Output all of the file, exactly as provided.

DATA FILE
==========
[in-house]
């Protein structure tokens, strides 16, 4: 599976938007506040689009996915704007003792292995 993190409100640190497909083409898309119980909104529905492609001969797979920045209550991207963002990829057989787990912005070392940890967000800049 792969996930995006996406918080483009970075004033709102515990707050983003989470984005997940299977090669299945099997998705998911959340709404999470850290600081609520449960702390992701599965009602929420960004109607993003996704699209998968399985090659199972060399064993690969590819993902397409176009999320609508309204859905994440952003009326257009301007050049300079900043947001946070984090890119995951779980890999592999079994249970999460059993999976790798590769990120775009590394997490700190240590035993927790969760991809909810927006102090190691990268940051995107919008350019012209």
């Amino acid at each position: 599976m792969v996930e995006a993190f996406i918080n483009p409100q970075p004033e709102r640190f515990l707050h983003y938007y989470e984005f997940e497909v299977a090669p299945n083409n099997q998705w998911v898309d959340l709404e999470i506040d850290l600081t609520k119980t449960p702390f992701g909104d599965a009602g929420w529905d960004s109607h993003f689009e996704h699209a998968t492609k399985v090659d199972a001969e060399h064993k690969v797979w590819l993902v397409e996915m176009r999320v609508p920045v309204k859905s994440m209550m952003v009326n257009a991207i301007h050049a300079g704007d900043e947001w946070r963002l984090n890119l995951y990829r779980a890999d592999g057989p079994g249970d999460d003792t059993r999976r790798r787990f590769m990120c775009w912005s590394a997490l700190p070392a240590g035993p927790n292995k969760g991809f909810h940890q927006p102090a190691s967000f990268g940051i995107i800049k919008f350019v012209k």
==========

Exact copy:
[in-house]
């Protein structure tokens, strides 16, 4: 599976938007506040689009996915704007003792292995 993190409100640190497909083409898309119980909104529905492609001969797979920045209550991207963002990829057989787990912005070392940890967000800049 792969996930995006996406918080483009970075004033709102515990707050983003989470984005997940299977090669299945099997998705998911959340709404999470850290600081609520449960702390992701599965009602929420960004109607993003996704699209998968399985090659199972060399064993690969590819993902397409176009999320609508309204859905994440952003009326257009301007050049300079900043947001946070984090890119995951779980890999592999079994249970999460059993999976790798590769990120775009590394997490700190240590035993927790969760991809909810927006102090190691990268940051995107919008350019012209």
């Amino acid at each position: 599976m792969v996930e995006a993190f996406i918080n483009p409100q970075p004033e709102r640190f515990l707050h983003y938007y989470e984005f997940e497909v299977a090669p299945n083409n099997q998705w998911v898309d959340l709404e999470i506040d850290l600081t609520k119980t449960p702390f992701g909104d599965a009602g929420w529905d960004s109607h993003f689009e996704h699209a998968t492609k399985v090659d199972a001969e060399h064993k690969v797979w590819l993902v397409e996915m176009r999320v609508p920045v309204k859905s994440m209550m952003v009326n257009a991207i301007h050049a300079g704007d900043e947001w946070r963002l984090n890119l995951y990829r779980a890999d592999g057989p079994g249970d999460d003792t059993r999976r790798r787990f590769m990120c775009w912005s590394a997490l700190p070392a240590g035993p927790n292995k969760g991809f909810h940890q927006p102090a190691s967000f990268g940051i995107i800049k919008f350019v012209k």